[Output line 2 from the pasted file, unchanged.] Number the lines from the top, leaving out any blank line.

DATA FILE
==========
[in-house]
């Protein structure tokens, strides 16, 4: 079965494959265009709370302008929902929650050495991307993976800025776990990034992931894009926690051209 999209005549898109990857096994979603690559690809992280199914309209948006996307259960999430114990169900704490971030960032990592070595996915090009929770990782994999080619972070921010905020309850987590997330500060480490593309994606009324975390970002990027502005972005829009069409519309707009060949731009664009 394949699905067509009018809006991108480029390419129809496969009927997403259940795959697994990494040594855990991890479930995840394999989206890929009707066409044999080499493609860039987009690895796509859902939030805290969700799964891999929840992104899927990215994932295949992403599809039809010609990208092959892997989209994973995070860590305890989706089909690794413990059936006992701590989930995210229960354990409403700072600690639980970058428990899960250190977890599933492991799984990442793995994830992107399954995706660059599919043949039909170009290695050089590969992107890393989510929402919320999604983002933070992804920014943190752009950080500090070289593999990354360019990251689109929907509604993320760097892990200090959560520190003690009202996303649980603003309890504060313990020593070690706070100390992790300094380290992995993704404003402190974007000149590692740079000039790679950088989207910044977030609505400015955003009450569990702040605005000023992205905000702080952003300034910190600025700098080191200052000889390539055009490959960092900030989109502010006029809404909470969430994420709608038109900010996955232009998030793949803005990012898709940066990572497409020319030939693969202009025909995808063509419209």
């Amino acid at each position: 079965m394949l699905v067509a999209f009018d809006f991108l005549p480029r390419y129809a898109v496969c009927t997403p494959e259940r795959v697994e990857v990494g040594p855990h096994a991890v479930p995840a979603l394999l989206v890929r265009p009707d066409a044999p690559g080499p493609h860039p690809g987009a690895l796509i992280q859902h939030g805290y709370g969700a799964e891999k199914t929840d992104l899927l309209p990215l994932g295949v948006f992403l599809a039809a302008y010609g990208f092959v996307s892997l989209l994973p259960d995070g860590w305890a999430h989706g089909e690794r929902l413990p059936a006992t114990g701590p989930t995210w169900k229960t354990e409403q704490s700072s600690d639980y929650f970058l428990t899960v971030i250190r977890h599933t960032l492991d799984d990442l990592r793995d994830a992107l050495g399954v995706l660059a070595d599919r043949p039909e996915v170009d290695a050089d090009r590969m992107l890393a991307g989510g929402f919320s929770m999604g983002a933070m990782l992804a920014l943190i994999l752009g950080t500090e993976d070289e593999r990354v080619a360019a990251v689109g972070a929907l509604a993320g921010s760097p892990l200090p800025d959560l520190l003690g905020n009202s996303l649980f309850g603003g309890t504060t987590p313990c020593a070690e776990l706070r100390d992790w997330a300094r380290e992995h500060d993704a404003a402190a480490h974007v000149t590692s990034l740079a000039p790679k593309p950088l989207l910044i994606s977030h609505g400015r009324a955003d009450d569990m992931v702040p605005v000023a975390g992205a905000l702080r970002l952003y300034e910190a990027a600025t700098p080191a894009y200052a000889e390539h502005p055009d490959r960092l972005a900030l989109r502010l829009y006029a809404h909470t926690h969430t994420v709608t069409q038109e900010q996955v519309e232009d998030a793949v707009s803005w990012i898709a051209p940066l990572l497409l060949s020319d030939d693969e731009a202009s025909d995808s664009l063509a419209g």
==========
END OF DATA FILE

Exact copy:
């Protein structure tokens, strides 16, 4: 079965494959265009709370302008929902929650050495991307993976800025776990990034992931894009926690051209 999209005549898109990857096994979603690559690809992280199914309209948006996307259960999430114990169900704490971030960032990592070595996915090009929770990782994999080619972070921010905020309850987590997330500060480490593309994606009324975390970002990027502005972005829009069409519309707009060949731009664009 394949699905067509009018809006991108480029390419129809496969009927997403259940795959697994990494040594855990991890479930995840394999989206890929009707066409044999080499493609860039987009690895796509859902939030805290969700799964891999929840992104899927990215994932295949992403599809039809010609990208092959892997989209994973995070860590305890989706089909690794413990059936006992701590989930995210229960354990409403700072600690639980970058428990899960250190977890599933492991799984990442793995994830992107399954995706660059599919043949039909170009290695050089590969992107890393989510929402919320999604983002933070992804920014943190752009950080500090070289593999990354360019990251689109929907509604993320760097892990200090959560520190003690009202996303649980603003309890504060313990020593070690706070100390992790300094380290992995993704404003402190974007000149590692740079000039790679950088989207910044977030609505400015955003009450569990702040605005000023992205905000702080952003300034910190600025700098080191200052000889390539055009490959960092900030989109502010006029809404909470969430994420709608038109900010996955232009998030793949803005990012898709940066990572497409020319030939693969202009025909995808063509419209």